Witness self-efficacy: development and validation of the construct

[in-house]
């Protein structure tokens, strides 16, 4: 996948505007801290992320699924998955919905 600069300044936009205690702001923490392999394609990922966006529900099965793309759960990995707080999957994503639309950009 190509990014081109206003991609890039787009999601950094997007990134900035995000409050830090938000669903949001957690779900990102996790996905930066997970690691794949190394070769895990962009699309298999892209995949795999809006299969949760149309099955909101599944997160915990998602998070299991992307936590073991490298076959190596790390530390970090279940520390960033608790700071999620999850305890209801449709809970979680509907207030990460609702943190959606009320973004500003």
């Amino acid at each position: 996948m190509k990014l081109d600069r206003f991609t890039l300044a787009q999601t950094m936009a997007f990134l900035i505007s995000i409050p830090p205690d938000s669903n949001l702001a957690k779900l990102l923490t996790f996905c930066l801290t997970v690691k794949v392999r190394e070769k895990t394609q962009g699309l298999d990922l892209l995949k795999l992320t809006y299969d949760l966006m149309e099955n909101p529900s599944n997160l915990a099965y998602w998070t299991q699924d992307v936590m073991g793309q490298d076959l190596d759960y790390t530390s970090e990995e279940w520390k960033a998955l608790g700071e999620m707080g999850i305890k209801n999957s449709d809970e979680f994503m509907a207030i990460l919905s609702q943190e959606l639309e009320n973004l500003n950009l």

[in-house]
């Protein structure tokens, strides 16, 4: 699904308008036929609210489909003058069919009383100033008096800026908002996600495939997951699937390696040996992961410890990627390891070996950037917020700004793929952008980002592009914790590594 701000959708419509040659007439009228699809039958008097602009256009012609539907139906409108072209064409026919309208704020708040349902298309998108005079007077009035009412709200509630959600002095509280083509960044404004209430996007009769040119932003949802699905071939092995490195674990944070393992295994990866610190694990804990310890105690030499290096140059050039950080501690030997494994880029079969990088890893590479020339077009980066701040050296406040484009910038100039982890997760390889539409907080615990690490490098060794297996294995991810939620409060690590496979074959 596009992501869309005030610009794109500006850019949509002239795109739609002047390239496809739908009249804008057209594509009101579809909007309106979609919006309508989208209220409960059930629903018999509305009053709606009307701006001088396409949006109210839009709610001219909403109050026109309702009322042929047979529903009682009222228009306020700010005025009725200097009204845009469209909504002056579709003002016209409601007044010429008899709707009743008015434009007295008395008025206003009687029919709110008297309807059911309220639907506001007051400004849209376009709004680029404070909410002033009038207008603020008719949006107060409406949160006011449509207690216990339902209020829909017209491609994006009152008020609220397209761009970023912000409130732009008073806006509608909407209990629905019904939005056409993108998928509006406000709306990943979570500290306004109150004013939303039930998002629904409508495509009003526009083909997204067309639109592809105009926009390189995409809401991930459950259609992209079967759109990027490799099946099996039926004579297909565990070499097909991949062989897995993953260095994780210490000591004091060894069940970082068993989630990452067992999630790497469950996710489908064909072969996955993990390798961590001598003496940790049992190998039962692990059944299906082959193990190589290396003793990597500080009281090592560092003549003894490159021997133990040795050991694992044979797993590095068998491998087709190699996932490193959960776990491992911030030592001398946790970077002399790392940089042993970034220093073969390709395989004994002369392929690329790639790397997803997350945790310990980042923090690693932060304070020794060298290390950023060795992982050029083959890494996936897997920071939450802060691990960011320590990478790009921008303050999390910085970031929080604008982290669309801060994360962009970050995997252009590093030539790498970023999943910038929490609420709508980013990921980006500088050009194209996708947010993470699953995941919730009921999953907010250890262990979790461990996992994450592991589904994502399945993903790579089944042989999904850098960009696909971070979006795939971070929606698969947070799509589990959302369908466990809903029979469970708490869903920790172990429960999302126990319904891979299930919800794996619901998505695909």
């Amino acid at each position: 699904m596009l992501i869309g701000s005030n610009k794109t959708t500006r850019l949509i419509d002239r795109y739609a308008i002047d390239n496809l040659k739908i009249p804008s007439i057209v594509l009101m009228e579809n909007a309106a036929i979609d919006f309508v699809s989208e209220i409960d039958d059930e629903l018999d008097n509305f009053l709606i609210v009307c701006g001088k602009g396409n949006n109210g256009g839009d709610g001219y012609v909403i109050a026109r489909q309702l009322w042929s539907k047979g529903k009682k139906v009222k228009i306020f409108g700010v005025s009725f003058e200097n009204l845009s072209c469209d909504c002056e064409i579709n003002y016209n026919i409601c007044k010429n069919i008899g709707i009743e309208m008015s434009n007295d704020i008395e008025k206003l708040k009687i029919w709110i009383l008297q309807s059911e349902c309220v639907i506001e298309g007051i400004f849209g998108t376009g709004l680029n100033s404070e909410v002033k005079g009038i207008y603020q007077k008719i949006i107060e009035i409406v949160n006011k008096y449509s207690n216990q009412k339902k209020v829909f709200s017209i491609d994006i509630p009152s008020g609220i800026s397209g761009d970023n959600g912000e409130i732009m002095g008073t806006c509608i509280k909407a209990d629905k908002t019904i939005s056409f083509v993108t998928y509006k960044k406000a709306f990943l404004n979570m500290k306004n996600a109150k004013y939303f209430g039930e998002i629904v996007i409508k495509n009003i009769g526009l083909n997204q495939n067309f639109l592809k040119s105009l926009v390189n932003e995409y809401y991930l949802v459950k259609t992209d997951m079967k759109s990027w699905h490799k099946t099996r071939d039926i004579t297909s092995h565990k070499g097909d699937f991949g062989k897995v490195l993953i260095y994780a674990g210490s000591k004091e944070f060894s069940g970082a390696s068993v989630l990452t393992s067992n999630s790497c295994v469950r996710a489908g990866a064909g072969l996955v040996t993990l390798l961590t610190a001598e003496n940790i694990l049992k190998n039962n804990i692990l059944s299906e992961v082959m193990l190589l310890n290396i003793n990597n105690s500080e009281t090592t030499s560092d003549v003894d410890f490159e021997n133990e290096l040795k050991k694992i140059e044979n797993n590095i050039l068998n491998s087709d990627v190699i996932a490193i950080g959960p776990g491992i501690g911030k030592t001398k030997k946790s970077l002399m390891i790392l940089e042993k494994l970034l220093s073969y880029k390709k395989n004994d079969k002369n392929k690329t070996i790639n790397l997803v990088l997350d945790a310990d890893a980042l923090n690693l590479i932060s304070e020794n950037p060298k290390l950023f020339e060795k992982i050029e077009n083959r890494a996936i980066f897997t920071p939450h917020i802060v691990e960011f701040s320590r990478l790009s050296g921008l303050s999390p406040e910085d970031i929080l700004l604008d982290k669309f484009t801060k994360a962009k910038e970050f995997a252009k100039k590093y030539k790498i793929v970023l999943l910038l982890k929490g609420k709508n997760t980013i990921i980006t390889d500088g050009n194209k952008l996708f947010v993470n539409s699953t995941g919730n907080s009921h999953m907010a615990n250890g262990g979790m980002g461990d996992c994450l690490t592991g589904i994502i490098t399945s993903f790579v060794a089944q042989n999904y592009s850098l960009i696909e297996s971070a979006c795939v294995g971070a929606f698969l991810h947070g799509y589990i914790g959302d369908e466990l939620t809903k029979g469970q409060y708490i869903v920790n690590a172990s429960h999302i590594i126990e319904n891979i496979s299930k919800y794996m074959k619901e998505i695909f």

The present study used a Self-Efficacy Theory (SET; Bandura, 1977, 1986) framework to address the need for an outcome measure in witness preparation training. The construct of Witness Self-Efficacy, broadly defined as a witness's perceived ability to testify in court, was developed drawing largely on existing self-efficacy literature. The goal of the study was to establish initial psychometric properties for the Witness Self-Efficacy Scale (WSES). Participants acting either as mock witnesses or jurors took part in a two-phase study. First, 41 mock witnesses were asked to provide a written account of being falsely accused of an act. They were then briefly deposed about the account, and completed the WSES and construct validity questionnaires. Mock witnesses finally testified under cross-examination from a mock attorney about the accusations. In the second portion, a total of 290 mock jurors (six to eight per group) observed videotaped testimonies of participants from phase one. Mock jurors then provided predictive validity ratings of witness credibility, believability, innocence likelihood, efficacy, and agreement with testimony. Bi-variate correlation analyses showed that the WSES was significantly positively related with general self-efficacy, social self-efficacy, and general self-confidence. The WSES was significantly negatively related to introversion. The scale displayed non-significant relations with social desirability, depression, self-esteem, and innocence expectancy. Multivariate regression analyses showed that the scale failed to predict any of the primary mock juror ratings. Follow-up multivariate regression analyses showed that mock juror ratings of witness confidence and the WSES predicted dependent measures, although these independent variables were collinear. Finally, there was an interaction between self and observer ratings of the WSES as it predicted witness credibility. Results are discussed with regard to theoretical and applied implications. Contrary to SET, self-reported WSE appears to be largely correlated with confidence and fails to predict outcomes on its own. Concerning witness preparation, the WSES possesses solid construct validity and reliability, but requires further testing within a witness preparation training model to assess its practical utility. A self-efficacy based method of witness preparation is proposed as a manner of continued research using the WSES.